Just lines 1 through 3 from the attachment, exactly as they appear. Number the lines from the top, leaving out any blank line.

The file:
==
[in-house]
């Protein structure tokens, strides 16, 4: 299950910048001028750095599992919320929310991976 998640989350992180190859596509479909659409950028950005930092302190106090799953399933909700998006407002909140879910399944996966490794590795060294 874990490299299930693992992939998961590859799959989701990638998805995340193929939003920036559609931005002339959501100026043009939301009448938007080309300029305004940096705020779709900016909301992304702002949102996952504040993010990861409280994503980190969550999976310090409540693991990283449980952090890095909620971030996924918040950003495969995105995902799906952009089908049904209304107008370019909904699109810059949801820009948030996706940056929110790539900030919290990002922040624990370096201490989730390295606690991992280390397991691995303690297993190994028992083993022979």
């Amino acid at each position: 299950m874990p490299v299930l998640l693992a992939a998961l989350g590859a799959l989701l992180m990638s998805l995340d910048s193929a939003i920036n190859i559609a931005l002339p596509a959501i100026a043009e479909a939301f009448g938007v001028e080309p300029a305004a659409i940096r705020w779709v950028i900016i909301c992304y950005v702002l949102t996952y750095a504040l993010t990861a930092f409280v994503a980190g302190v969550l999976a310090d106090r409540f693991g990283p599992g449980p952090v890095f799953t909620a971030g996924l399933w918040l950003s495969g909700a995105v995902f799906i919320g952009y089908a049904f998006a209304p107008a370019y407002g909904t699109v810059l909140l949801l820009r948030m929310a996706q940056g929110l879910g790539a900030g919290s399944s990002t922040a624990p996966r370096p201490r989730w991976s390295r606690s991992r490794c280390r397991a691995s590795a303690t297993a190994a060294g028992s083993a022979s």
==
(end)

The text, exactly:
[in-house]
């Protein structure tokens, strides 16, 4: 299950910048001028750095599992919320929310991976 998640989350992180190859596509479909659409950028950005930092302190106090799953399933909700998006407002909140879910399944996966490794590795060294 874990490299299930693992992939998961590859799959989701990638998805995340193929939003920036559609931005002339959501100026043009939301009448938007080309300029305004940096705020779709900016909301992304702002949102996952504040993010990861409280994503980190969550999976310090409540693991990283449980952090890095909620971030996924918040950003495969995105995902799906952009089908049904209304107008370019909904699109810059949801820009948030996706940056929110790539900030919290990002922040624990370096201490989730390295606690991992280390397991691995303690297993190994028992083993022979």
């Amino acid at each position: 299950m874990p490299v299930l998640l693992a992939a998961l989350g590859a799959l989701l992180m990638s998805l995340d910048s193929a939003i920036n190859i559609a931005l002339p596509a959501i100026a043009e479909a939301f009448g938007v001028e080309p300029a305004a659409i940096r705020w779709v950028i900016i909301c992304y950005v702002l949102t996952y750095a504040l993010t990861a930092f409280v994503a980190g302190v969550l999976a310090d106090r409540f693991g990283p599992g449980p952090v890095f799953t909620a971030g996924l399933w918040l950003s495969g909700a995105v995902f799906i919320g952009y089908a049904f998006a209304p107008a370019y407002g909904t699109v810059l909140l949801l820009r948030m929310a996706q940056g929110l879910g790539a900030g919290s399944s990002t922040a624990p996966r370096p201490r989730w991976s390295r606690s991992r490794c280390r397991a691995s590795a303690t297993a190994a060294g028992s083993a022979s």